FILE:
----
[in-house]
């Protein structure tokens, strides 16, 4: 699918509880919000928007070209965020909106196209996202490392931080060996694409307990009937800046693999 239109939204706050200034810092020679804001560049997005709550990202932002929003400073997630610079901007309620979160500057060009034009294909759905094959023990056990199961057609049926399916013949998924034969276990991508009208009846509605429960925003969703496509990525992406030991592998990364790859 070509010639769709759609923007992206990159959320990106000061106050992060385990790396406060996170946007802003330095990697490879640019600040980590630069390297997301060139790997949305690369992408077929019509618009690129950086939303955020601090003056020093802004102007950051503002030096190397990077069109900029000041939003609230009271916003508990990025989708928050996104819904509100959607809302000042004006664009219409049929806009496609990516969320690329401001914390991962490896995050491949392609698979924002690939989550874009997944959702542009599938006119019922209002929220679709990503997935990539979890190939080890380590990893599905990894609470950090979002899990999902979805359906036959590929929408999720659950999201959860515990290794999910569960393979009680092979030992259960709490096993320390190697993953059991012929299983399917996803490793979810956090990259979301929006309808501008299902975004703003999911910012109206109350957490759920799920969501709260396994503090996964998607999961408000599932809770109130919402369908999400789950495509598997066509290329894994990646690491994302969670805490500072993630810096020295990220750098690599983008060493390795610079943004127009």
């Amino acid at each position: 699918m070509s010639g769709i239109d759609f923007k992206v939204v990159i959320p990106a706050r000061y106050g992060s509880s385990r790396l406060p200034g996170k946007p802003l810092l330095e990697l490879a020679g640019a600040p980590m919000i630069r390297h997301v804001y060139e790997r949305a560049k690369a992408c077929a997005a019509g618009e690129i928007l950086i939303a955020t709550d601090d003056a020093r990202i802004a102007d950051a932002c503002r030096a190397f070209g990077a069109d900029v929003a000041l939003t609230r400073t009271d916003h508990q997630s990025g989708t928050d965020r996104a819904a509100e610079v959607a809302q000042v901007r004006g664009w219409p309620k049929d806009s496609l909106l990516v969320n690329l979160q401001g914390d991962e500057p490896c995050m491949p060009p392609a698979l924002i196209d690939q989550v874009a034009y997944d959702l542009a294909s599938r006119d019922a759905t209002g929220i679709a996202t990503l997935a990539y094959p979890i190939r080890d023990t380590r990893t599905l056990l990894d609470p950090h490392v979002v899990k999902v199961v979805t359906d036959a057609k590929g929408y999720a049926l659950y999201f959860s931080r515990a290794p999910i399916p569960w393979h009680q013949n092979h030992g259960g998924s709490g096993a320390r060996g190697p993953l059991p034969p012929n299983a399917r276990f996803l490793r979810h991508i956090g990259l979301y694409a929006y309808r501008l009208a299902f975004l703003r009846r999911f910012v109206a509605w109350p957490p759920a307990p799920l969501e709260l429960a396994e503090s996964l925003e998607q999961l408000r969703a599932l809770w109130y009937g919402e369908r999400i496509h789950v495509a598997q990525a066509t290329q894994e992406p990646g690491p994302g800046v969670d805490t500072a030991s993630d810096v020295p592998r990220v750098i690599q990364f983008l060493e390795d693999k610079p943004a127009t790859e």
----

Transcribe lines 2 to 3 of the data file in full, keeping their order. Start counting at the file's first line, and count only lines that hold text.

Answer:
């Protein structure tokens, strides 16, 4: 699918509880919000928007070209965020909106196209996202490392931080060996694409307990009937800046693999 239109939204706050200034810092020679804001560049997005709550990202932002929003400073997630610079901007309620979160500057060009034009294909759905094959023990056990199961057609049926399916013949998924034969276990991508009208009846509605429960925003969703496509990525992406030991592998990364790859 070509010639769709759609923007992206990159959320990106000061106050992060385990790396406060996170946007802003330095990697490879640019600040980590630069390297997301060139790997949305690369992408077929019509618009690129950086939303955020601090003056020093802004102007950051503002030096190397990077069109900029000041939003609230009271916003508990990025989708928050996104819904509100959607809302000042004006664009219409049929806009496609990516969320690329401001914390991962490896995050491949392609698979924002690939989550874009997944959702542009599938006119019922209002929220679709990503997935990539979890190939080890380590990893599905990894609470950090979002899990999902979805359906036959590929929408999720659950999201959860515990290794999910569960393979009680092979030992259960709490096993320390190697993953059991012929299983399917996803490793979810956090990259979301929006309808501008299902975004703003999911910012109206109350957490759920799920969501709260396994503090996964998607999961408000599932809770109130919402369908999400789950495509598997066509290329894994990646690491994302969670805490500072993630810096020295990220750098690599983008060493390795610079943004127009």
């Amino acid at each position: 699918m070509s010639g769709i239109d759609f923007k992206v939204v990159i959320p990106a706050r000061y106050g992060s509880s385990r790396l406060p200034g996170k946007p802003l810092l330095e990697l490879a020679g640019a600040p980590m919000i630069r390297h997301v804001y060139e790997r949305a560049k690369a992408c077929a997005a019509g618009e690129i928007l950086i939303a955020t709550d601090d003056a020093r990202i802004a102007d950051a932002c503002r030096a190397f070209g990077a069109d900029v929003a000041l939003t609230r400073t009271d916003h508990q997630s990025g989708t928050d965020r996104a819904a509100e610079v959607a809302q000042v901007r004006g664009w219409p309620k049929d806009s496609l909106l990516v969320n690329l979160q401001g914390d991962e500057p490896c995050m491949p060009p392609a698979l924002i196209d690939q989550v874009a034009y997944d959702l542009a294909s599938r006119d019922a759905t209002g929220i679709a996202t990503l997935a990539y094959p979890i190939r080890d023990t380590r990893t599905l056990l990894d609470p950090h490392v979002v899990k999902v199961v979805t359906d036959a057609k590929g929408y999720a049926l659950y999201f959860s931080r515990a290794p999910i399916p569960w393979h009680q013949n092979h030992g259960g998924s709490g096993a320390r060996g190697p993953l059991p034969p012929n299983a399917r276990f996803l490793r979810h991508i956090g990259l979301y694409a929006y309808r501008l009208a299902f975004l703003r009846r999911f910012v109206a509605w109350p957490p759920a307990p799920l969501e709260l429960a396994e503090s996964l925003e998607q999961l408000r969703a599932l809770w109130y009937g919402e369908r999400i496509h789950v495509a598997q990525a066509t290329q894994e992406p990646g690491p994302g800046v969670d805490t500072a030991s993630d810096v020295p592998r990220v750098i690599q990364f983008l060493e390795d693999k610079p943004a127009t790859e």